DEARBORN HEIGHTS — As the Arab American community continues to grow in Dearborn Heights, the city hopes to recruit more representatives to its police department.
Recently, a fourth Arab American was added to the police force, which comprises 82 police officers in total.
Chief Lee Gavin expressed concerns that none apply.
“We’ve had meetings [about this issue],” he told The AANews. “Right now, in all the law enforcement agencies in the area, there are a total lack of applicants…Our young people are not getting into law enforcement.”
Gavin said he’s on a few advisory committees at Henry Ford College and the students there would rather apply to a federal agency like border patrol or homeland security.
Possible reasons for lack of Arab American applicants
Gavin said Arab Americans in Dearborn or Dearborn Heights would rather not be involved with their families in a law enforcement environment.
“With [Arab Americans] having large families, they’re always going to run across a family member… be it a domestic situation, an accident, etc…,” he said.
He grew up in the city, so he knows how it feels to deal with friends and other acquaintances. However, he said it’s a job like any other job that needs to be performed properly.
Former Councilman Tom Berry said it should be the least of Arab Americans’ concerns because the only reason they’d be pulling over someone is for misdemeanors.
City Councilman Dave Abdallah also stressed that they need to realize that it’s about safety— not a form of punishment.
“Think of it in terms of protecting the community, not in terms of penalizing the community,” he said. “… Let’s say, hypothetically, [an officer] is pulling over somebody they know on Ford Road going 98 miles per hour… what is wrong with that?”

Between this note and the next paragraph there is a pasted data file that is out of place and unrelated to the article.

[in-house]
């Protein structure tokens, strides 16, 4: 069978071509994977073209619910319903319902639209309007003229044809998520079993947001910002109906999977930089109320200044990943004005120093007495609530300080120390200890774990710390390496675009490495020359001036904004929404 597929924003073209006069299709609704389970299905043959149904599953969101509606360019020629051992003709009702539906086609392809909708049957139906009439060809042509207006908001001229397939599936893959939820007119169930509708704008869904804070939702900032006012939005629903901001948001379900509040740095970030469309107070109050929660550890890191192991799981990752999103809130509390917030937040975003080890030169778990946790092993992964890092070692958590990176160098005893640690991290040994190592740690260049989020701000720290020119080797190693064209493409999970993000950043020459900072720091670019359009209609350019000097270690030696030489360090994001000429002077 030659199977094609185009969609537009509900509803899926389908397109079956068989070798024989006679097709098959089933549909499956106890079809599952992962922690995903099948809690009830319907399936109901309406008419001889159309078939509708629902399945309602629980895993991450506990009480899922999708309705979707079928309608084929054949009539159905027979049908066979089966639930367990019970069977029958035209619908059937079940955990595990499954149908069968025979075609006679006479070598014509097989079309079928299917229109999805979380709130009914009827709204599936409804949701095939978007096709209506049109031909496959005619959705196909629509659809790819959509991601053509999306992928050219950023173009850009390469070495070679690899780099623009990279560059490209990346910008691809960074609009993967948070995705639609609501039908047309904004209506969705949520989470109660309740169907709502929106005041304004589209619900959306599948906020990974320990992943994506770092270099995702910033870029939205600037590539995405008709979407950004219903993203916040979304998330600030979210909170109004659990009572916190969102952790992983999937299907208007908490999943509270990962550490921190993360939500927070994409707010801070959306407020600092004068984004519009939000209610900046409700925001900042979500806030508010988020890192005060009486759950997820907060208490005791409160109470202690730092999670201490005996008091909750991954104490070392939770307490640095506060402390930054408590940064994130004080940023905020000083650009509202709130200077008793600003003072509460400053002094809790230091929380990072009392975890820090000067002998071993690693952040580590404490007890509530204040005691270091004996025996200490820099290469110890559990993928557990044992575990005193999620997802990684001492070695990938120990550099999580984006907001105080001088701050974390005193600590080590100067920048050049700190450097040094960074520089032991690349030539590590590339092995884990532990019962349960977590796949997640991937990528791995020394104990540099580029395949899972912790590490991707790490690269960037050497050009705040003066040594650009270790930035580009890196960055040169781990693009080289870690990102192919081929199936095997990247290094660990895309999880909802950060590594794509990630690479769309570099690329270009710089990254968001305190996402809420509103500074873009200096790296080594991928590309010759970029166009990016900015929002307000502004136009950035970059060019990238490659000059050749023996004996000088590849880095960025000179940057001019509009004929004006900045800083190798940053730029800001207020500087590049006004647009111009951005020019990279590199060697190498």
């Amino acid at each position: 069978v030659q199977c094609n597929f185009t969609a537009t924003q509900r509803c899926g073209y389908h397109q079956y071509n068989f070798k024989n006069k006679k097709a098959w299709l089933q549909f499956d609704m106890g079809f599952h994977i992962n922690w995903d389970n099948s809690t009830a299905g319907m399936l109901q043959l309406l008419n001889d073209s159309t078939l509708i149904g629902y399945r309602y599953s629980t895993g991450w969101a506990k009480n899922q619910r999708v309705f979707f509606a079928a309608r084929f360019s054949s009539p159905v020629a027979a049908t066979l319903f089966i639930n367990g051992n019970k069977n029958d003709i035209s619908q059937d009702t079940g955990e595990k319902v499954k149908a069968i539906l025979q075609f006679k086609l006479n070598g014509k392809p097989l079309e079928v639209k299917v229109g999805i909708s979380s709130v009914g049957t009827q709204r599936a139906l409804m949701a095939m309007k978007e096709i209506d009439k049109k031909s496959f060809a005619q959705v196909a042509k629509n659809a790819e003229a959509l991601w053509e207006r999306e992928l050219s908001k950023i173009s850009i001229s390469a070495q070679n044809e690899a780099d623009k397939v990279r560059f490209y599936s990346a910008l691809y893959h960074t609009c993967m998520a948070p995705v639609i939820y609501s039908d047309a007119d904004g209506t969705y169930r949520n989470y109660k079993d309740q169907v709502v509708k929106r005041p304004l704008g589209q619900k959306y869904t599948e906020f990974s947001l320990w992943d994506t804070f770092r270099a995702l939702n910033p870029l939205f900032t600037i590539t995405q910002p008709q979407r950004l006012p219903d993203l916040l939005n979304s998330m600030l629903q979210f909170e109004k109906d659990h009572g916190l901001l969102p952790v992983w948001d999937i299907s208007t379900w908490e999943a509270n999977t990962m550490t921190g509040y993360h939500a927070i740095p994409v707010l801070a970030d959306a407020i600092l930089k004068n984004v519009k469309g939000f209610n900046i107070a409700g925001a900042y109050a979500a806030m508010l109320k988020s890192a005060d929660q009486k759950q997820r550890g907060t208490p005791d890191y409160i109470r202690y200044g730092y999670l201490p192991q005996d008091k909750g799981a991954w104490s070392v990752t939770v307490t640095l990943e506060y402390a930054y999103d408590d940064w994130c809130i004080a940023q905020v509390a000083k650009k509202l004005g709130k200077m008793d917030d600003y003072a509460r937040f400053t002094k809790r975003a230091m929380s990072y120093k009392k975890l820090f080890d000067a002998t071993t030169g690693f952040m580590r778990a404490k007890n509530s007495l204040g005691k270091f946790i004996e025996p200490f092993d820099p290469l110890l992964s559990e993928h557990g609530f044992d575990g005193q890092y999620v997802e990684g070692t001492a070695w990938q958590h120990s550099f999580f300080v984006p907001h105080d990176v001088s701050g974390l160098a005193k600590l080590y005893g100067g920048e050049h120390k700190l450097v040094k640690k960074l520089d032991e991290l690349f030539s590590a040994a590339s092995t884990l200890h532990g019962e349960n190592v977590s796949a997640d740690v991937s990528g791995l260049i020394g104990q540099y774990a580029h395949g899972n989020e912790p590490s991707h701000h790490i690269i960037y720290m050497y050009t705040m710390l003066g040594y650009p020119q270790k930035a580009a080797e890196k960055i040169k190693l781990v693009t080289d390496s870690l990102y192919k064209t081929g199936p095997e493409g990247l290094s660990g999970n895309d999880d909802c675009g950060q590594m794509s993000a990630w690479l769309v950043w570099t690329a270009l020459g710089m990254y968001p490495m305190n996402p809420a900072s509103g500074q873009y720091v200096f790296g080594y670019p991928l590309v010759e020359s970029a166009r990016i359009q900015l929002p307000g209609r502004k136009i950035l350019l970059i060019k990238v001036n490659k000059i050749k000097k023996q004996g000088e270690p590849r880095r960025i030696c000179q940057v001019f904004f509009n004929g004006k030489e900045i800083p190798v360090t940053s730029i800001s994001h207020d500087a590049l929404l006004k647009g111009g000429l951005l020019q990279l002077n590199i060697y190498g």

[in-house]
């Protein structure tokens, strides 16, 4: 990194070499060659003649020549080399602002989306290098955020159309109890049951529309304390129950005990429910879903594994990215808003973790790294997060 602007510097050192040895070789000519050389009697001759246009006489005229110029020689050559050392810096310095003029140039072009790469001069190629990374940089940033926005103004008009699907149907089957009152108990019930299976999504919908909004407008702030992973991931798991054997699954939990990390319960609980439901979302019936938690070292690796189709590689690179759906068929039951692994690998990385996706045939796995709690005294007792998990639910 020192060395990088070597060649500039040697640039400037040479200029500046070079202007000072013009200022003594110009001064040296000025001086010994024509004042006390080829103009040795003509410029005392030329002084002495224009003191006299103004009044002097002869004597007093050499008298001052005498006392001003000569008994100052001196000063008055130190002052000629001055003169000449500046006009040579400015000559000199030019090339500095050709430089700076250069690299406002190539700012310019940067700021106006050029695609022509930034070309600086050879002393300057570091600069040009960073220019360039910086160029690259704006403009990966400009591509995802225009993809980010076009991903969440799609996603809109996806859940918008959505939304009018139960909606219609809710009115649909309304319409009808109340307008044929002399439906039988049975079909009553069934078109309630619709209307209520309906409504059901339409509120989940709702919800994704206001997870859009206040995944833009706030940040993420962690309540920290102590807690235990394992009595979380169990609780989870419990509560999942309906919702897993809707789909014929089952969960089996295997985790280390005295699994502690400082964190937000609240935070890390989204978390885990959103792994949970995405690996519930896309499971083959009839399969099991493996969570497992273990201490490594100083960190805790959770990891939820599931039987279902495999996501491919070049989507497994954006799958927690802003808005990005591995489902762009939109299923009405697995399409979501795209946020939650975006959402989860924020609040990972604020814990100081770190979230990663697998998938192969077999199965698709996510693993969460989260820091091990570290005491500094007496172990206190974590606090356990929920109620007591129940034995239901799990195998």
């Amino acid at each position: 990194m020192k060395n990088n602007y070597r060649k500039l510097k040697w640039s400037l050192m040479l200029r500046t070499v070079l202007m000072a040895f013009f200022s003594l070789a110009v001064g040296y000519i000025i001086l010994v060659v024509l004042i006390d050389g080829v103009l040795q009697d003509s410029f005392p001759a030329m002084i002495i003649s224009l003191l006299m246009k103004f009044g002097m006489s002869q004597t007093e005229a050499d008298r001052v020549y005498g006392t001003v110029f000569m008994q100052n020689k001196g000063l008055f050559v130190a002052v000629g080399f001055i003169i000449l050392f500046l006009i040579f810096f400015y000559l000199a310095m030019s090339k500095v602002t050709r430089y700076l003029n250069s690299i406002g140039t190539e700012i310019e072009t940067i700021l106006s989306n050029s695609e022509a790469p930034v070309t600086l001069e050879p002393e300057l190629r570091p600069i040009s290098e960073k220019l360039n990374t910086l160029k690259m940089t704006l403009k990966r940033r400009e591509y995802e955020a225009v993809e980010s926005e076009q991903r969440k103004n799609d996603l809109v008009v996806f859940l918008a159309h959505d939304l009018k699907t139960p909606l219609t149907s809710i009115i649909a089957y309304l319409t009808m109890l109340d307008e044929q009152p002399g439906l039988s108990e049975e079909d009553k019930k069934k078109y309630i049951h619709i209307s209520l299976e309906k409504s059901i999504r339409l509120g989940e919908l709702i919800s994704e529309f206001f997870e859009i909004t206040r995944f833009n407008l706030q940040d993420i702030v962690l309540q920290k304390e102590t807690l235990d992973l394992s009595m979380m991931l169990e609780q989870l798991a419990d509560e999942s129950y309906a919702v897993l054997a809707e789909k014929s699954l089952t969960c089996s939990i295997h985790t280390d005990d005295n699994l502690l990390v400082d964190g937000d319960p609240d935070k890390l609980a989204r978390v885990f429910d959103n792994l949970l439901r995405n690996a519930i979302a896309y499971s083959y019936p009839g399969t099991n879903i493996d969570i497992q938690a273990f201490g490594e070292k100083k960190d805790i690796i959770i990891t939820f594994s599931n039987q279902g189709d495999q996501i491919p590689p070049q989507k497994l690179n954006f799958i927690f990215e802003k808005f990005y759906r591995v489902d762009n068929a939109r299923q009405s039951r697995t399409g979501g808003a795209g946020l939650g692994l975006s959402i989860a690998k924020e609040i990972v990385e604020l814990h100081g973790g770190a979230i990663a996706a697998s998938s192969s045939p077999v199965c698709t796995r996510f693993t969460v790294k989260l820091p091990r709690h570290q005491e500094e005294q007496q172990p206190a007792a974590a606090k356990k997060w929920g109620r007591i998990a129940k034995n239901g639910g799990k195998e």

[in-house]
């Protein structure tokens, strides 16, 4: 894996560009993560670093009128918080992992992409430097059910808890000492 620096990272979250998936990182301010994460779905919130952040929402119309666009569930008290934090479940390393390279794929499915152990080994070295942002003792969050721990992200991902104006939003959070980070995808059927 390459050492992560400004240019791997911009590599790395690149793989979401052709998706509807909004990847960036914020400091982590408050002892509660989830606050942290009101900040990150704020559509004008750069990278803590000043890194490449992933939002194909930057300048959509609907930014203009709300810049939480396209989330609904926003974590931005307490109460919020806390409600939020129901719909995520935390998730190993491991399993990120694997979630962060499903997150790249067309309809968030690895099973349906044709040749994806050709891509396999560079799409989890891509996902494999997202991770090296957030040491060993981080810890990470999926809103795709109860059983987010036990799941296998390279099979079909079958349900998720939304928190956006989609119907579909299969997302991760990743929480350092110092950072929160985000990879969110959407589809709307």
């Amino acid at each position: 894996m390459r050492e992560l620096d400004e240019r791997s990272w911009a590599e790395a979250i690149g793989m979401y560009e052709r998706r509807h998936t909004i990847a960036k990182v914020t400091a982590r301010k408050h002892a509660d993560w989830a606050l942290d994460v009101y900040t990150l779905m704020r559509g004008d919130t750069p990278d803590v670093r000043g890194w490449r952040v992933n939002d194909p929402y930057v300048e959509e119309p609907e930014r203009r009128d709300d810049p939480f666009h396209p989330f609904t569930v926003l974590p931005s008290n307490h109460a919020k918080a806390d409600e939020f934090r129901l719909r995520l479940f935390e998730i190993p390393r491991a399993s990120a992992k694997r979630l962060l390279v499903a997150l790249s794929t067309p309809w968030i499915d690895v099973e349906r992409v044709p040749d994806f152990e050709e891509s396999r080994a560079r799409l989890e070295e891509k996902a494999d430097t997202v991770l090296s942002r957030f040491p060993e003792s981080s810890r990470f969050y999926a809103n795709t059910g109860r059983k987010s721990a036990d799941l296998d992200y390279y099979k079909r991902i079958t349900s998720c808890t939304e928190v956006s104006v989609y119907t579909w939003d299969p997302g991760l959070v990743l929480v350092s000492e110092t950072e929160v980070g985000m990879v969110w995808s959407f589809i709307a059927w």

Abdallah answered rhetorically that doing that only stops the driver from hurting himself/herself and others on the road.
He said Arab Americans need to think of the benefits of being police officers and of their service to the community and the country that gives so much to them.
“If you believe in a right and you believe in freedom, then you have to protect that right and that freedom in this country,” he said. “And, you only protect them by serving.”
He added that the lack of Arab American applicants does also connect to an ambition for higher paying jobs.
According to Berry, many community members don’t find being a police officer a good career for them.
“I believe they are misled,” he said. “It’s a credible career and I would encourage more of our Arab American youth, both male and female, to apply. We all contribute to society in different levels and it’s important that at every level of society, we have people representing us.”
Newly hired Arab American officer gives encouragement
Lebanese American Officer Roni Khouri, 38, immigrated to the U.S. 19 years ago. He said he had always wanted to become a police officer and has wanted to give back.
“This country has offered me and provided me more than any other country in the world,” he said.